The lore of Uruguayan Air Force Flight 571, which fell out of the sky and crashed into the South American Andes in 1972, typically summons grisly images of cannibalism and gangrene. The 72 days that a Uruguayan rugby team en route to Chile endured, snow-drifted and hungry, have been dramatized elsewhere, including the 1993 survival drama “Alive,” starring a mostly white and Anglicized cast. Now, after a moment under the tentpole sun with the ill-conceived “Jurassic World: Fallen Kingdom,” Spanish filmmaker J.A. Bayona returns to the style of more personal and human disasters with “Society of the Snow.” Shot in Spanish with Uruguayan accents, this muscular and often brutal depiction is chiseled with authenticity, but it’s too psychologically schematic to make much in the way of an emotional impact.

That’s not to say Bayona and his team haven’t devised some seriously impressive filmmaking: “Society of the Snow” was filmed in Spain and South America amid harsh terrain, and multiple recreations of an airplane fuselage were built in service of the movie’s oppressively claustrophobic atmosphere. Flight 571’s unexpected rapid descent and collision with Earth is harrowingly dramatized to horrifying, almost “Final Destination” levels, seat-belted bodies collapsing in on each other like an accordion, legs breaking in half, throats pierced, all the screaming and agony. On Day 17, five days into a subzero storm, an avalanche killed 13 more of the rugby players, and here’s another moment when you remember Bayona is the director of “The Impossible”; there’s no one more deft than he is at recreating disaster and, in turn, bringing the dead back to life only to kill them again.

The issue is that for all Bayona’s grasping at authenticity and trying to reposition the survivors’ stories back in a properly South American context, he wants to have his disaster cake and eat it, too: There’s something just a bit exploitative-feeling about these grisly, graphic sequences, however awesomely staged they may be, or at least a tenor that feels at odds with his compassionate instincts elsewhere.

Bayona adapts “Society of the Snow” from a 2009 nonfiction book by Uruguayan journalist Pablo Vierci, with screenwriters also including Bernat Vilaplana, Jaime Marques, and Nicolás Casariego. That collection of voices, you could argue, also extends to the movie’s own ensemble. 45 passengers and crew went down in the Andes in 1972, with only 16 making it home. The rugby players in this film are, frankly, indistinguishable in terms of the character development afforded them, though Bayona works well with a core cast of unknown actors. Enzo Vogrincic Roldán narrates plaintively as Numa Turcatti; others include Agustín Pardella as Nando Parrado and Matías Recalt as Roberto Canessa, who together embarked on an expedition up the Andes seeking help. Bayona wisely eschews the “Lost” formula of introducing each stranded member of the team and then flipping back in time to reconstruct their backstory.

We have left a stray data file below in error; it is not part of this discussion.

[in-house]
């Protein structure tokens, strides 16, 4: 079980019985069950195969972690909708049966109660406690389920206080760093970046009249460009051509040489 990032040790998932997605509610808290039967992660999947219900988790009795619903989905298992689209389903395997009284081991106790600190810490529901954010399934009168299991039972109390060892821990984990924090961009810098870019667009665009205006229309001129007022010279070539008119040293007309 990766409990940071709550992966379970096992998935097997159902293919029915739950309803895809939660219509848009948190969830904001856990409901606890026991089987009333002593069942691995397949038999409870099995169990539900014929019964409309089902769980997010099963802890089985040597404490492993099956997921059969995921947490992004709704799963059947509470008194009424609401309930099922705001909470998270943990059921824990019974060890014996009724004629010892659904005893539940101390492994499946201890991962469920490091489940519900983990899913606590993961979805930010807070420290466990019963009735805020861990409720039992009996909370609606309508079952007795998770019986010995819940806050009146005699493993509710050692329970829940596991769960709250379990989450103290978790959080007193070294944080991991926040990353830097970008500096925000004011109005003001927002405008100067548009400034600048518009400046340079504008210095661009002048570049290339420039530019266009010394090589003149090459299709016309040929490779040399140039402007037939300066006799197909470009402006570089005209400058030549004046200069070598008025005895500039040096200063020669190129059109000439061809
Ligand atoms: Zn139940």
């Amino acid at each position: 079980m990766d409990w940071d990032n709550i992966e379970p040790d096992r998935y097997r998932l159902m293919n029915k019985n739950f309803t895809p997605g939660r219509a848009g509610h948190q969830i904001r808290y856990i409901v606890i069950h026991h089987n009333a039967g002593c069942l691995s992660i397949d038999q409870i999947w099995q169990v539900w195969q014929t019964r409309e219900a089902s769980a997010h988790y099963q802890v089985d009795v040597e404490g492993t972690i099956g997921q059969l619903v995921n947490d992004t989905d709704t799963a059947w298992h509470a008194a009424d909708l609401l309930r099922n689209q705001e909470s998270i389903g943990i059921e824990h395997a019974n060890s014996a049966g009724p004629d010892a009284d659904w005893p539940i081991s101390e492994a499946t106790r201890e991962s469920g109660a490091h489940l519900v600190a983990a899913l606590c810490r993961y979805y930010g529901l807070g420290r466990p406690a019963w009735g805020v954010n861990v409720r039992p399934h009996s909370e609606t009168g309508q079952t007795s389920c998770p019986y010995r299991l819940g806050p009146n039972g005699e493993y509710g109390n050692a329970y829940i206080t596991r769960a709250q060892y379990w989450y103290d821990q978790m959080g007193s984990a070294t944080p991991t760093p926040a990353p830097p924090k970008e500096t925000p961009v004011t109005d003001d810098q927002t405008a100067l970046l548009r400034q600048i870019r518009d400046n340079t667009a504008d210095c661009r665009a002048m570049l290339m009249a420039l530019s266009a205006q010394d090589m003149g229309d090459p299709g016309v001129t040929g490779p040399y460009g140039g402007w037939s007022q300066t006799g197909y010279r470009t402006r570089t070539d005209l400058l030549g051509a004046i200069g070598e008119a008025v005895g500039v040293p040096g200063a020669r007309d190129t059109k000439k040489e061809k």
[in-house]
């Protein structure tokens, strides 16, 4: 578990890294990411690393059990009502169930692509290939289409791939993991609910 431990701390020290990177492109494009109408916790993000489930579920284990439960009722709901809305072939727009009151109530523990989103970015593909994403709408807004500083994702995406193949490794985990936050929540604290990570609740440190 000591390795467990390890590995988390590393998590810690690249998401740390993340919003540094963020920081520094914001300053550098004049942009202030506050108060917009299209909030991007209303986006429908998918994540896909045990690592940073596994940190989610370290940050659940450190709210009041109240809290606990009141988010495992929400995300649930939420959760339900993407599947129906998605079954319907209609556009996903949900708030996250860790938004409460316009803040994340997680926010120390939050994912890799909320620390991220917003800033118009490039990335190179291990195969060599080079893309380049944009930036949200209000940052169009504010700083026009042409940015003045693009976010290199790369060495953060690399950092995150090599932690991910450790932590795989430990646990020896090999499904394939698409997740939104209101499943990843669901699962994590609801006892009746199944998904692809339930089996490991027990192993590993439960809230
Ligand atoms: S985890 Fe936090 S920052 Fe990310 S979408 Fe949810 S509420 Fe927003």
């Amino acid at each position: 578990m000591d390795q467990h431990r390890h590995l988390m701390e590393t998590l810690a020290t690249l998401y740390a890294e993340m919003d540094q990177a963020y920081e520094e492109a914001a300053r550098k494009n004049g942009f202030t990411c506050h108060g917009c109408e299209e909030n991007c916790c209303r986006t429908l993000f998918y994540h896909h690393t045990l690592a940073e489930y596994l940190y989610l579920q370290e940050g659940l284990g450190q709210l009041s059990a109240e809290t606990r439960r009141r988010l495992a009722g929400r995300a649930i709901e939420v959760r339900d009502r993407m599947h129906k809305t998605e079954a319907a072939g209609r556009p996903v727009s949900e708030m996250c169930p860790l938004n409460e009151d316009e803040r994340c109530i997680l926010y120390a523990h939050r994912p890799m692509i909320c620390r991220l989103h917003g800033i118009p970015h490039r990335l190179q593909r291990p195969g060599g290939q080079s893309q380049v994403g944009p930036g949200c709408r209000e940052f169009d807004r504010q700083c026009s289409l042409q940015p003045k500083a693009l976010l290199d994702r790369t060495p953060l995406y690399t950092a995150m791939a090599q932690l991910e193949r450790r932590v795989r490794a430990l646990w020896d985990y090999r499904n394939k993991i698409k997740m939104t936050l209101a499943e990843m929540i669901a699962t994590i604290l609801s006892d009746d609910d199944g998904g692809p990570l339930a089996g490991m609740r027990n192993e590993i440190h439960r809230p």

Society of the Snow
“Society of the Snow”Netflix

But “Society of the Snow” could’ve used some semblance of psychological heft, its collective only loose outlines of actual people. And as you’ve probably heard, these are people who end up having to eat each other. Bayona does not shy away from the reality that, one by one and eventually, the surviving teammates resorted to consuming their dead brethren’s flesh. Here, composer Michael Giacchino’s score is eerily tense, a tightening coil of strings, and his superb musical overall is maybe the best thing about the entire film. Pedro Luque’s cinematography, meanwhile, captures the widest possible vista of the terrains inside and out of the fallen fuselage, all the beauty and the unsparing terror of, well, Sierra Nevada, standing in for the Andes. Bayona and Luque love a good early morning lens flare, and “Society of the Snow” features striking landscape photography that wouldn’t be out of place in National Geographic.

Some of the actors lost more than 20 kilos for their roles, and their deteriorating physical states get blunter as the 72 days in the mountains wear on, the men’s skin bluish and pasty from overexposure to the cold, everyone covered in a patina of frost and filth. Bayona’s reverence for verisimilitude folds back into his initial aims of the picture to tell the most authentic version of this story possible, when all that’s been put to screen so far was a mostly whitewashed version starring Ethan Hawke and Josh Hamilton. While “Society of the Snow’s” heart may be in the right place, it’s the individual souls of the people in it that appear to be missing.

Grade: C+

Spain’s submission for the Best International Feature Film Oscar, “Society of the Snow” opens in select theaters from Netflix on Friday, December 22. It will stream globally on January 5.

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